If you read our post “HOW TO BUY A REAL BUCKING CROSSCUT SAW,” a simple flat carbon steel saws may be inexpensive, easy to fabricate, cheaply produced, but I would not recommend using them for logging or bucking all the time, but I would recommend hanging them on a wall for a showcase. I have acquired an authentic, 2 person lanced tooth pattern, straight back bucking saw from my area, a historical logging county, around the 1940’s. The bucking saw I have is flat carbon steel saw, a poor man’s saw at that time. This saw is rusted, the set is off, and worn. Inexpensive saws of the 1940’s and same as today, they do cut wood, for short duty life, yet they are NOT Survivor Duty quality for they are supply chain dependent. See Figure (1).
Reverse engineering a mint condition 1920’s 2 person crosscut falling and bucking saw keeping to the original specifications of the logging industry primary tool of the century. A two gauge saw featuring the original Crescent Ground tapering that eliminated setting the cutting teeth and binding in the kerf. Hard yet ductile “Silver Steel alloy,” BS-1407, hardened and tempered for life long durability and resists rusting.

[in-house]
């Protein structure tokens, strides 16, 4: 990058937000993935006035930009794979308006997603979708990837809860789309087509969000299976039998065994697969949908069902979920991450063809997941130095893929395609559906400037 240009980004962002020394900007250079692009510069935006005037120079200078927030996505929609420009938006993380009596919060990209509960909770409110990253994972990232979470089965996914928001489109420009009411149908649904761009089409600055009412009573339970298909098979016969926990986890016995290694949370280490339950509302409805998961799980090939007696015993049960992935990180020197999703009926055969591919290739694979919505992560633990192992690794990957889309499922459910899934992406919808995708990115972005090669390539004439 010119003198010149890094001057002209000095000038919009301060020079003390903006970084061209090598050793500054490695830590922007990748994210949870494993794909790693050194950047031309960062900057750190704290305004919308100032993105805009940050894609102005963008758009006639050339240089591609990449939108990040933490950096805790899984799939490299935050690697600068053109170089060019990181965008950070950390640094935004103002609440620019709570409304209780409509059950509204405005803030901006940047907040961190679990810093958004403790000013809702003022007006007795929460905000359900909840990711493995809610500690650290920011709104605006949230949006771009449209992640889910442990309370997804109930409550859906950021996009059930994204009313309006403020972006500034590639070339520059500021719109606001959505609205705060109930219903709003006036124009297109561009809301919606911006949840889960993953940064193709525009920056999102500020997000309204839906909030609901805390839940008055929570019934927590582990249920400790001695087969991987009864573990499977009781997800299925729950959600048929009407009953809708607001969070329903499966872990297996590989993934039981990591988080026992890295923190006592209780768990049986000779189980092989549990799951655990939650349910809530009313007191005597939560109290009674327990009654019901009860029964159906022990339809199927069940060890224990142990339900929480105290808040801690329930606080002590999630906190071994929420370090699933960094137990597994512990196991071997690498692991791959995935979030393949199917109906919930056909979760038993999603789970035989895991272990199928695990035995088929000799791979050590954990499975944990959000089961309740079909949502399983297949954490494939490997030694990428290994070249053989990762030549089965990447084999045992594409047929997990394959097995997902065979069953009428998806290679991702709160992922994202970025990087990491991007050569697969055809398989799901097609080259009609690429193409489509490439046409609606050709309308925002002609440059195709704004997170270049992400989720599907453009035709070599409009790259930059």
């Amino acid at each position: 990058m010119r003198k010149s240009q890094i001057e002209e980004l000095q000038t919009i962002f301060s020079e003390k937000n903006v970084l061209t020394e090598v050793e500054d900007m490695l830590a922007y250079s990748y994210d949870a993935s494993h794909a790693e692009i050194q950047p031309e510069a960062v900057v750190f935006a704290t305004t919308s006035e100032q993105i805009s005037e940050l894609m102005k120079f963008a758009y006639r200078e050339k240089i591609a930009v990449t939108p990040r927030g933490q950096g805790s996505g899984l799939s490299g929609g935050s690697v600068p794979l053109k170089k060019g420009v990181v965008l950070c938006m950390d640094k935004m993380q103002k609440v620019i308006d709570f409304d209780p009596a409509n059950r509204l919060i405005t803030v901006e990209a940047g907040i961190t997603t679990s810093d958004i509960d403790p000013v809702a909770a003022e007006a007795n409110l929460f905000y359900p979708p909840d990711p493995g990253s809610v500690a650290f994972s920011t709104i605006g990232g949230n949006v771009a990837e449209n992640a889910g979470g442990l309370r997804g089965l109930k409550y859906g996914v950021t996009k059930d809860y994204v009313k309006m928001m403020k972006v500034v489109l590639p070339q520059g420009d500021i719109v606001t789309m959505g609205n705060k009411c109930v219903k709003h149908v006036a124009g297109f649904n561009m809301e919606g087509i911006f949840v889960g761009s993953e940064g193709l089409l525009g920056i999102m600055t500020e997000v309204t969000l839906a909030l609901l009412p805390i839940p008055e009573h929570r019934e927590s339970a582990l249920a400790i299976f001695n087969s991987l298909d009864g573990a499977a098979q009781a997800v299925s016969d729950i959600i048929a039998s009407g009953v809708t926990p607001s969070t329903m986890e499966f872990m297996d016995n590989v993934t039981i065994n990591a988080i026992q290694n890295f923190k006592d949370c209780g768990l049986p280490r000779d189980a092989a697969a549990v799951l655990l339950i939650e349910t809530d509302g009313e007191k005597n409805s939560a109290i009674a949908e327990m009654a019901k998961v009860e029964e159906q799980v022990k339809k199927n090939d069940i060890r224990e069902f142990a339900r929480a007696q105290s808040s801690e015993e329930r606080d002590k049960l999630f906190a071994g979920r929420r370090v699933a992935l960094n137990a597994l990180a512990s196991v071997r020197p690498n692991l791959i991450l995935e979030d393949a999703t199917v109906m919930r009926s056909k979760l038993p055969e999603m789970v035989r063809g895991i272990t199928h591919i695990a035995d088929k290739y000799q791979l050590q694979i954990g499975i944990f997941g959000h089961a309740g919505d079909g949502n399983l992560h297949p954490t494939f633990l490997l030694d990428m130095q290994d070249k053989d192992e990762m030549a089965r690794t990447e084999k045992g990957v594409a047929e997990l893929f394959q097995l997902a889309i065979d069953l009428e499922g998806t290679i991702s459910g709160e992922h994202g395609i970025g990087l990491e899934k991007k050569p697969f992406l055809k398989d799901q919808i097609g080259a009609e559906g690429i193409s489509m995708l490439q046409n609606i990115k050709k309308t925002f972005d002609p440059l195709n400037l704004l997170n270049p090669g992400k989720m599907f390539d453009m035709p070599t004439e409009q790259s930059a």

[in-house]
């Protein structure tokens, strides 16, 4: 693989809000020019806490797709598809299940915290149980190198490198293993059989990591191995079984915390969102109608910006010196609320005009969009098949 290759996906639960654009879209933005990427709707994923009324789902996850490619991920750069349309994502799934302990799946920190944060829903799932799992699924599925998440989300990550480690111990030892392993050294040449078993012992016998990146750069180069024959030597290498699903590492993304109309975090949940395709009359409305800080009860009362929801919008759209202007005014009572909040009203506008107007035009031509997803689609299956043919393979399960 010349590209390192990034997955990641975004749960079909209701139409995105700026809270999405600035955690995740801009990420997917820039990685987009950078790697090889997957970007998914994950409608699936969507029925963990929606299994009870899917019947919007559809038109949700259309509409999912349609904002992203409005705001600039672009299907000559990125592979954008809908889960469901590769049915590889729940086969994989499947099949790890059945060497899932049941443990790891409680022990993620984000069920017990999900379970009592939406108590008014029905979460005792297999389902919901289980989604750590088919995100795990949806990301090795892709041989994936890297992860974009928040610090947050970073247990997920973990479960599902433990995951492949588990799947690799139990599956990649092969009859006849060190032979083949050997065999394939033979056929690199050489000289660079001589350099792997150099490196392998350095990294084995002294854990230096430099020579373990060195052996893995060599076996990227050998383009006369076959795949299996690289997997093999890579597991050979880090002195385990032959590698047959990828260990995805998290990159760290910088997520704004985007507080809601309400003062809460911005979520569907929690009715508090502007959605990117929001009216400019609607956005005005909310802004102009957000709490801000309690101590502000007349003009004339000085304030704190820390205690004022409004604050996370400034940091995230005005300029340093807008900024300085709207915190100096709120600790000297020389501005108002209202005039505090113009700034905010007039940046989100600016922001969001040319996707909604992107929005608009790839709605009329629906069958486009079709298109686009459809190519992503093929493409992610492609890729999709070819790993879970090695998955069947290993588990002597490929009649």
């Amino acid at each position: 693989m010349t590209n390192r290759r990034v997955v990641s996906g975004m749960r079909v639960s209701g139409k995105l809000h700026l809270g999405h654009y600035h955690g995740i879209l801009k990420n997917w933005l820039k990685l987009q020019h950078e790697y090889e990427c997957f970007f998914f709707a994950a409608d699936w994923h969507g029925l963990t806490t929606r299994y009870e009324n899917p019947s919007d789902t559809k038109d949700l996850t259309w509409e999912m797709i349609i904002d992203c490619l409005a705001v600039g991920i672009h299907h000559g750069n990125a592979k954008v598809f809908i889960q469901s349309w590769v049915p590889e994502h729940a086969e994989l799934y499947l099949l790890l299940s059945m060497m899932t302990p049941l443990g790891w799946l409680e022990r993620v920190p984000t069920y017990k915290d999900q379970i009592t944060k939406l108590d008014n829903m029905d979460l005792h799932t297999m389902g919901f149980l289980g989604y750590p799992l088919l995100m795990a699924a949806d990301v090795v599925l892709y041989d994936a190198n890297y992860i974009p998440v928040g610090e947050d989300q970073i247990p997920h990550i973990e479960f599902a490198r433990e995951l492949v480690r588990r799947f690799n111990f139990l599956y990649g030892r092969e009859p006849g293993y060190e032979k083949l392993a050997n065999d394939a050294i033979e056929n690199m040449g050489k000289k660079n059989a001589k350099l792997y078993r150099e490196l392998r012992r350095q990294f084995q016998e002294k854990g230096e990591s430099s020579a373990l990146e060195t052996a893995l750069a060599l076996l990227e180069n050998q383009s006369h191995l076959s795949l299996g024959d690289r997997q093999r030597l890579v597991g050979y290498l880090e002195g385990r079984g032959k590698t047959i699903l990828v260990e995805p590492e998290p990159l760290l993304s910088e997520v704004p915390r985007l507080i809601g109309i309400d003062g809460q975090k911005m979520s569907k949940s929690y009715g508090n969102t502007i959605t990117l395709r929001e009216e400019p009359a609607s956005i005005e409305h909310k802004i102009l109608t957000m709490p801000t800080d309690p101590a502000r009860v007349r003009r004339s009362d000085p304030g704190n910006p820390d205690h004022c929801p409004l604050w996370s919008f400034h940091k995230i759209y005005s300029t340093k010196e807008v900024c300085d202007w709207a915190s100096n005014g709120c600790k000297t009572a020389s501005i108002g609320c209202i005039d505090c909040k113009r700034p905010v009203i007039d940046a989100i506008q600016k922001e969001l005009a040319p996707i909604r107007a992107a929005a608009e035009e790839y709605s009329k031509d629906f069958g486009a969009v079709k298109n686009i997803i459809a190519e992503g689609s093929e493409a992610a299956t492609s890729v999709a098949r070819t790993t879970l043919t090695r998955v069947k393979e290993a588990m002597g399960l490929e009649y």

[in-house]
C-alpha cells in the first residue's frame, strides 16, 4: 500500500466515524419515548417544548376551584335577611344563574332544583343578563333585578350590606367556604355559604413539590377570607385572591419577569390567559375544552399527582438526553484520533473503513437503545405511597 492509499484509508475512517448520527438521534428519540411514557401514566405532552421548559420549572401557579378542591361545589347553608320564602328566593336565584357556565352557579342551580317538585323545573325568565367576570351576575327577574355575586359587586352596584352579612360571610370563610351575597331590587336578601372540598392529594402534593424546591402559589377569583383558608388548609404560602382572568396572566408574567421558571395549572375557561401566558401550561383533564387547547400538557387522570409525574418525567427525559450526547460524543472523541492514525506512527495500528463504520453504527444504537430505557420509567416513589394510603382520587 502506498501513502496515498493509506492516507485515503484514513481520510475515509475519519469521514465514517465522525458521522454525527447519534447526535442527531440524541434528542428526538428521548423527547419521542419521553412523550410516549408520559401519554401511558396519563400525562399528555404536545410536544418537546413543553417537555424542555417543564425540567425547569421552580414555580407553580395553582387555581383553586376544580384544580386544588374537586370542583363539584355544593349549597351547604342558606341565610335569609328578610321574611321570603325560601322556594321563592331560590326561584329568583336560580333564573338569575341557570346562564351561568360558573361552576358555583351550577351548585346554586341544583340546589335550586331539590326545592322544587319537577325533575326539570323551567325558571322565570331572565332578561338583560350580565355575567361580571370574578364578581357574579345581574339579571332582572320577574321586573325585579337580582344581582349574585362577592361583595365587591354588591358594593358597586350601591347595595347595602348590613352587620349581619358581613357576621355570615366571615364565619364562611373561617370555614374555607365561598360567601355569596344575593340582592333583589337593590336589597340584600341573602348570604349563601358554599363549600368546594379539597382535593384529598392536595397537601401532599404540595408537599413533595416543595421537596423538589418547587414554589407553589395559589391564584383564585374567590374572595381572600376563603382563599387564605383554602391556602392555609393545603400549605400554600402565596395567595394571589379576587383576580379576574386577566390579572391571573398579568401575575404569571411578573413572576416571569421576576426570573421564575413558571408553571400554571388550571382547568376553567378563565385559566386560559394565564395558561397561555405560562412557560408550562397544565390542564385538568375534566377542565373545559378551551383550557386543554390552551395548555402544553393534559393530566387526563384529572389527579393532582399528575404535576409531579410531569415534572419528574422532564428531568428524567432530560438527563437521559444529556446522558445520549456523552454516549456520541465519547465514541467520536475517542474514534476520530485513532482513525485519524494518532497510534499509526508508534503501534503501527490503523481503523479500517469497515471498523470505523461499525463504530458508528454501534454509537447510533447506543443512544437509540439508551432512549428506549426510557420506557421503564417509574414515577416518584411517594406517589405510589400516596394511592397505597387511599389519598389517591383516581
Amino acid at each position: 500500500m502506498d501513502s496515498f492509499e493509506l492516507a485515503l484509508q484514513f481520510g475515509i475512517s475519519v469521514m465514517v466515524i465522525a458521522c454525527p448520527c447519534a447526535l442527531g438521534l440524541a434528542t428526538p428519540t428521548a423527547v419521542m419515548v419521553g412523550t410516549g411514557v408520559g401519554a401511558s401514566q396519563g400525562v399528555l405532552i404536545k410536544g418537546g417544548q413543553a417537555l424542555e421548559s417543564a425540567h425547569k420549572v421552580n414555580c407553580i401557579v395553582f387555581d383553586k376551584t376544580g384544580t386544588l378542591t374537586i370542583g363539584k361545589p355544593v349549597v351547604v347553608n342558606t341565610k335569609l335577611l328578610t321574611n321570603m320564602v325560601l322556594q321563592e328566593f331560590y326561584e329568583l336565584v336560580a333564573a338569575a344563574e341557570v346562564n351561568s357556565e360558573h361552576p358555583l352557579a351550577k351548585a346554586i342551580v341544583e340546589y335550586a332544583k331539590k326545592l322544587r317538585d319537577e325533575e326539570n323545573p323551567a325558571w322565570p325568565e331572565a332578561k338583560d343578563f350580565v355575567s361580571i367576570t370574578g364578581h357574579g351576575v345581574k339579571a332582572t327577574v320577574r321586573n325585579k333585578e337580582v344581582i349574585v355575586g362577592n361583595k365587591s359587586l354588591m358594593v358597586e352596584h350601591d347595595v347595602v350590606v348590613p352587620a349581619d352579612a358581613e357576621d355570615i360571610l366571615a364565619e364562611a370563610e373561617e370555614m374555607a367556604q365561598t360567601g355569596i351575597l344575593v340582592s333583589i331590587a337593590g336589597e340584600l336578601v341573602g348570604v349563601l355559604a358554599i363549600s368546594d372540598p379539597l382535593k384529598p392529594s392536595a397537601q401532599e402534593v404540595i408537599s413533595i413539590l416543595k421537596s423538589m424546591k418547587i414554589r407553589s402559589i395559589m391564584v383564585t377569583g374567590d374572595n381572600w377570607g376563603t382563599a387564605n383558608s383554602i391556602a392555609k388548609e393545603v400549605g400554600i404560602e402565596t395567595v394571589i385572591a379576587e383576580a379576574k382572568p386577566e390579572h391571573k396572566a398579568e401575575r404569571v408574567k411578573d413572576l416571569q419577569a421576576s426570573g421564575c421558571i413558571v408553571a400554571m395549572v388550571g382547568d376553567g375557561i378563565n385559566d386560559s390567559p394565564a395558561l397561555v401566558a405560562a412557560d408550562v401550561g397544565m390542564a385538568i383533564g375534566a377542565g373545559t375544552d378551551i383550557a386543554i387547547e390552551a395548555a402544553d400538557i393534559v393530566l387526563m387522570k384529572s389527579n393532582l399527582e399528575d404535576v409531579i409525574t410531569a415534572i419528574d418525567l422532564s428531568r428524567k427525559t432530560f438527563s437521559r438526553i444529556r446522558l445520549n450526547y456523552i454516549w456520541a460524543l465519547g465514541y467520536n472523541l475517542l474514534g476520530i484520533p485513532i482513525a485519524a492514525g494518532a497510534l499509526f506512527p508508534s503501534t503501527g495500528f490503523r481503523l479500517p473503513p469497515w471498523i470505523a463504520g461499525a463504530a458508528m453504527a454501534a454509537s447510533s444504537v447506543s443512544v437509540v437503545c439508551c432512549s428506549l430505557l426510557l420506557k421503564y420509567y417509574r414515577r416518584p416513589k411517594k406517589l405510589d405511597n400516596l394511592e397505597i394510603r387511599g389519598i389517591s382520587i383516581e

— SurvivorDuty (@SurvivorDuty) December 16, 2016
What is the most accessible sustaining form of energy? Wood! The sun provides heat and electrical energy, (solar panels), but only for 5 hours peak a day with a sunny sky. Also, solar panels are a manufactured product will have a limited duty life to failure. Meaning as solar panels age due to thermal stress, they will decrease in their annual output of energy. This failure rate is nowhere close to the electrical storage medium we choose to use. The common manufacture lead acid batteries are designed to last 4 to 6 years. In a future post, I will cover reconditioning lead acid batteries. The only solid, dependable and renewable form of energy is wood where energy can be stored and released when needed.